Fiscal deficits

By the Minister’s own admission fiscal imbalances lie at the core of Zimbabwe’s ongoing financial and economic crisis. The government is spending beyond its means as evidenced by the astronomical growth in the budget deficit which stood at US$2.7 billion (10.9% of GDP up from 2.3% in 2015) as at end of September 2018 and projected reach US$2.9 billion (11.8% of GDP) by year-end after government made a decision to pay an annual bonus to its bloated civil service. The deficit is largely being financed from the domestic financial market as external arrears prevents the country from gaining access to international capital markets. Government borrowing is largely crowding out the productive sector in the credit markets resulting in depressed growth in industrial output. Equally, banks are beginning to feel the pain of excessive government borrowings because of negative returns from Treasury Bills (TBs) after the rate of inflation exceeded the effective yields on the government instruments.  The policy pronouncement by Ncube regarding fiscal consolidation is laudable in particular the proposed cuts to vehicle entitlements and fuel allocations to senior government officials. It remains to be seen if there is the political will to enforce the fiscal consolidation measures and trim the civil service to levels consistent with the size of the private sector through staff rationalisation and weeding out of ghost workers.

Taxation regime

Zimbabweans are an overtaxed lot and it was widely expected that the controversial two per cent would be scrapped or at least revised downwards but the minister turned a blind eye to the public outcry while narrowly increasing the non-taxable portion of personal income.  In an effort to increase aggregate demand for goods and services, the tax-free threshold on personal income was reviewed upwards from the current US$300 to US$350 while the tax bands from US$351 to US$20,000 were widened and will attract tax rates of up to 40%. Incomes beyond US$20,000 will be taxed at the highest marginal tax rate of 45%. These measures will be effective from the 1 January 2019. The benefits of the additional disposable income will be more than offset by inflation after the minister increased excise duty on diesel and petrol by 7 cents and 6.5 cents respectively with effect from December 1 2018. Consumers should also brace for a new round of price increments after the Minister directed ZIMRA to immediately start collecting duty on imported goods in foreign currency. This is again another tacit admission by the authorities that the bond notes and USD are not at par. Sudden policy changes such as the new duty requirement will unsettle all prospective investors as it leads to unpredictability in the operating environment. Planning is a nightmare in the local environment as businesses cannot accurately predict future cash flows and profitability.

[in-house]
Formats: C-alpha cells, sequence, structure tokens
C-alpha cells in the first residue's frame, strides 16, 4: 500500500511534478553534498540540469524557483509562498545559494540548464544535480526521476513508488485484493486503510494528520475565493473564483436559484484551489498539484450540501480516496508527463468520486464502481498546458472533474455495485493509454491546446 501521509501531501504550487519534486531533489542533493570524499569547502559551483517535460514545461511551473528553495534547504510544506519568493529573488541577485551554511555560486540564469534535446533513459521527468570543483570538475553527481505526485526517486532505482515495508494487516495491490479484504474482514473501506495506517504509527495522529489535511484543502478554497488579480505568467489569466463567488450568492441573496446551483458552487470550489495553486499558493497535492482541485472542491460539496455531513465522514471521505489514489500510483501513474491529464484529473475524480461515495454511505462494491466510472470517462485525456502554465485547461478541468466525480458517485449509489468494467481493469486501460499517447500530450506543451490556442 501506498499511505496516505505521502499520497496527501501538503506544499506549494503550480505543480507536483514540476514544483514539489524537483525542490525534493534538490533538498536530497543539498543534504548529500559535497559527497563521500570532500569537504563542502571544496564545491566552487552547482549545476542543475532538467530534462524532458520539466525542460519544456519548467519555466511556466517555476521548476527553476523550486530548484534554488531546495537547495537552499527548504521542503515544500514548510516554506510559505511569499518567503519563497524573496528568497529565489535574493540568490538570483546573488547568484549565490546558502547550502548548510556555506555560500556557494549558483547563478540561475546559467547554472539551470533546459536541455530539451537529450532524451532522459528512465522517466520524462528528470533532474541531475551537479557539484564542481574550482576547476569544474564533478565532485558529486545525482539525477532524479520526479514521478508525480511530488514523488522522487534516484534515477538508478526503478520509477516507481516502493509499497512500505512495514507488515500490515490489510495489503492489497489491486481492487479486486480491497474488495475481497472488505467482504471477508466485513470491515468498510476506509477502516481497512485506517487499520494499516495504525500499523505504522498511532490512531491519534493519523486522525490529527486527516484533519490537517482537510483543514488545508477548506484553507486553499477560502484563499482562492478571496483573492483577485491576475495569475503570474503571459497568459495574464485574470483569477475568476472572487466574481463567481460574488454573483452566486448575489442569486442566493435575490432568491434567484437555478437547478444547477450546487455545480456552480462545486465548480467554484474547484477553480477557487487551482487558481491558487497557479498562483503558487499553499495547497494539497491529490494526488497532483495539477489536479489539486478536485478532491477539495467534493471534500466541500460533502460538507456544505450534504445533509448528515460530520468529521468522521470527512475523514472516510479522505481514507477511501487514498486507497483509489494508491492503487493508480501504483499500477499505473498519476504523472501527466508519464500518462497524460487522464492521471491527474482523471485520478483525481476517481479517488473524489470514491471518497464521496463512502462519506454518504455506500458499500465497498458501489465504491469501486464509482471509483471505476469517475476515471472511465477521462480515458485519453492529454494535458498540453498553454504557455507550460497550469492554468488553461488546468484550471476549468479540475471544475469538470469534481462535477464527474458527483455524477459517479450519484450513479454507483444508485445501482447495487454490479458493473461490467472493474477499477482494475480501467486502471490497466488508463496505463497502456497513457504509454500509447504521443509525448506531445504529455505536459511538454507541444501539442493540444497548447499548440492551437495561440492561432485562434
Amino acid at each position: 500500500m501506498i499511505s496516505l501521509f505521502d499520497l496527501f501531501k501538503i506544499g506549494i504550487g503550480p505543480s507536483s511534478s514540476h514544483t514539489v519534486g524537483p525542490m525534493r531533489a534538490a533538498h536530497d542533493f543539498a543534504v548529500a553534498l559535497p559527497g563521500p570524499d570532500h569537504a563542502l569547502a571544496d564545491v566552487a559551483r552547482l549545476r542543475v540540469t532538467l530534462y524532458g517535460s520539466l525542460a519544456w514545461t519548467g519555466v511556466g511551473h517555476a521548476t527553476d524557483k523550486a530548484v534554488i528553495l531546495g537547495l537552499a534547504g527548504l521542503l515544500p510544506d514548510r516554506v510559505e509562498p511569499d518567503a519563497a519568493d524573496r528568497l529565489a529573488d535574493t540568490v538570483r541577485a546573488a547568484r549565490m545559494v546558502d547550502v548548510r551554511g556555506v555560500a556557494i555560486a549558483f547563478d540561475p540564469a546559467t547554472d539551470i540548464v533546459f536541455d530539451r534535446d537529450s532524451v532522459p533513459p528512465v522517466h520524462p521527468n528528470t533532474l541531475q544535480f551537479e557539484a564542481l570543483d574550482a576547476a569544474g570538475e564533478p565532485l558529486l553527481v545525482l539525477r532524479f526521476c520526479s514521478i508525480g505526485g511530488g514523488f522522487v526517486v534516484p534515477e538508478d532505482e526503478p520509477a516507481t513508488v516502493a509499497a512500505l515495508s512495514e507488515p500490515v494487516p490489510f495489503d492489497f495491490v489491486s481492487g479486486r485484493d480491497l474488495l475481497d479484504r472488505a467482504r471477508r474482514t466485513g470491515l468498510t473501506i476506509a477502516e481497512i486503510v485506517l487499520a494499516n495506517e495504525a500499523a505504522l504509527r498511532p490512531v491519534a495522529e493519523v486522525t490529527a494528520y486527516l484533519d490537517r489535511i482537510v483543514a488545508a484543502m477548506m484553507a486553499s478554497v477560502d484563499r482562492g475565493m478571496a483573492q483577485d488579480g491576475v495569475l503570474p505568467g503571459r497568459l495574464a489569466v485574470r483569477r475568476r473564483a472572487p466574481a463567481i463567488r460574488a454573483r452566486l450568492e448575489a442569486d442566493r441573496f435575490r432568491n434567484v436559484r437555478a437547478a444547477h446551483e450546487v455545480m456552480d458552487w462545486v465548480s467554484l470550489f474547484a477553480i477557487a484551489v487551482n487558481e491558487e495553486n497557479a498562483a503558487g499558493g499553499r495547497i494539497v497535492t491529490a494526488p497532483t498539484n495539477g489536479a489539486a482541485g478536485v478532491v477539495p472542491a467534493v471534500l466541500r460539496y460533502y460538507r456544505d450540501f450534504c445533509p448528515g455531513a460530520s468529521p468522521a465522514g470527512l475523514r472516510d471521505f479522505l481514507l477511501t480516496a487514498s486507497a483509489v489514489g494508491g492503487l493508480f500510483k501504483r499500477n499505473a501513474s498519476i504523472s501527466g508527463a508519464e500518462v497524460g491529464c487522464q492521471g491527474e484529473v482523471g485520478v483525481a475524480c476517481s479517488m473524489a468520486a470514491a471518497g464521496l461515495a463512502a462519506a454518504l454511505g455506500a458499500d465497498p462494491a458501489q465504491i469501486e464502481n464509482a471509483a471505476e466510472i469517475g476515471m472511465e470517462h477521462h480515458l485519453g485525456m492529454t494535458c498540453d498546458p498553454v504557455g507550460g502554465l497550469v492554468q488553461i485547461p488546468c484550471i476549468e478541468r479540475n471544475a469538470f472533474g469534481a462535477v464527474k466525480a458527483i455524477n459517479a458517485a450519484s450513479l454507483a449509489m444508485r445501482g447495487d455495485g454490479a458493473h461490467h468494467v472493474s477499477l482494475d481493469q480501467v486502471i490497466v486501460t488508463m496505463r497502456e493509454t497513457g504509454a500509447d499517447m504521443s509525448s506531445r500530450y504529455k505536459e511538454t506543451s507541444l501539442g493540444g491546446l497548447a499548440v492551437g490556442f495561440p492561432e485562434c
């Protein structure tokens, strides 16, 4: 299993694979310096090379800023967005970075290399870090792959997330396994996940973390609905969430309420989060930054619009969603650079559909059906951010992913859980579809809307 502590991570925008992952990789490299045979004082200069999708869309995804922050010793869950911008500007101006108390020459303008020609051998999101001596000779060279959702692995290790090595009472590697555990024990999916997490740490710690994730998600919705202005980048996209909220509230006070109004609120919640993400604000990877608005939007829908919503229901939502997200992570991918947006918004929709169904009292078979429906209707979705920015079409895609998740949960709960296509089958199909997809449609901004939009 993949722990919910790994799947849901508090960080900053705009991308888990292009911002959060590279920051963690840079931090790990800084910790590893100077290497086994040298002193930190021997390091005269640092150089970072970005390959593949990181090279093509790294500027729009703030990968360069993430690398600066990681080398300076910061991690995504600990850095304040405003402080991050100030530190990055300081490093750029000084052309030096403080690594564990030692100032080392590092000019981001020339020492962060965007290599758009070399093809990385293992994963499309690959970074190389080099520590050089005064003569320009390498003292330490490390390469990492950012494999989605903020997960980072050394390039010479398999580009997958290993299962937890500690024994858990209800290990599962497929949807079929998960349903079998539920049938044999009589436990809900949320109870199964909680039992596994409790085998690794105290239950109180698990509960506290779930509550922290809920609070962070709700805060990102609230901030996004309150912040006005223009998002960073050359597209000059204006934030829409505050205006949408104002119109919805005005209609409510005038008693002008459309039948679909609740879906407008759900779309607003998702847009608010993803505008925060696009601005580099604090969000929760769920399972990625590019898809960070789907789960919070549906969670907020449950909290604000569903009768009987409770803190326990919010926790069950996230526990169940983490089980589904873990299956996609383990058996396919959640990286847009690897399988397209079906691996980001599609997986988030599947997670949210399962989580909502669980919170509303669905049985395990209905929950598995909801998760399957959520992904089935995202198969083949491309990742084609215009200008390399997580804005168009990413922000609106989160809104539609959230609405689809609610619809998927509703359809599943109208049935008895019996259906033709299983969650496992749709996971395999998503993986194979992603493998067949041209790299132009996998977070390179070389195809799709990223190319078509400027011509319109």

Reserve Bank of Zimbabwe (RBZ) role in forex allocations

It seems the era of excessive government controls is not behind us as the Minister maintained the RBZ fixed exchange regime as well as the inefficient allocation system through a Foreign Currency Allocation Committee, with a broader representation as compared to the current scenario. The allocation system superintended by the Central Bank has created an inefficient mechanism as evidenced by serious shortages of currency to import critical medicines, fuel, chemicals, machinery and raw materials for industrial production. The shortcomings in the official exchange markets are also evidenced by a thriving parallel market which is primarily driving up prices of goods and services and resulting in unstable macroeconomic conditions. The fixed exchange rate regime has also created arbitrage opportunities as well as a breeding ground for corruption. The Central Bank’s function is maintaining a stable exchange rate and supervising foreign currency remittances by authorised dealers through their Exchange Control division. The exchange rate should be allowed to float to enhance generation capacity while ensuring the efficient allocation of scarce foreign currency to different sectors of the economy through the registered dealers. Clearly urgent reforms are required at the apex bank to restore public trust in that institution while licencing of forex Bureau de changes is also necessary to provide a legal platform to exchange currency and reduce rampant illicit currency trading.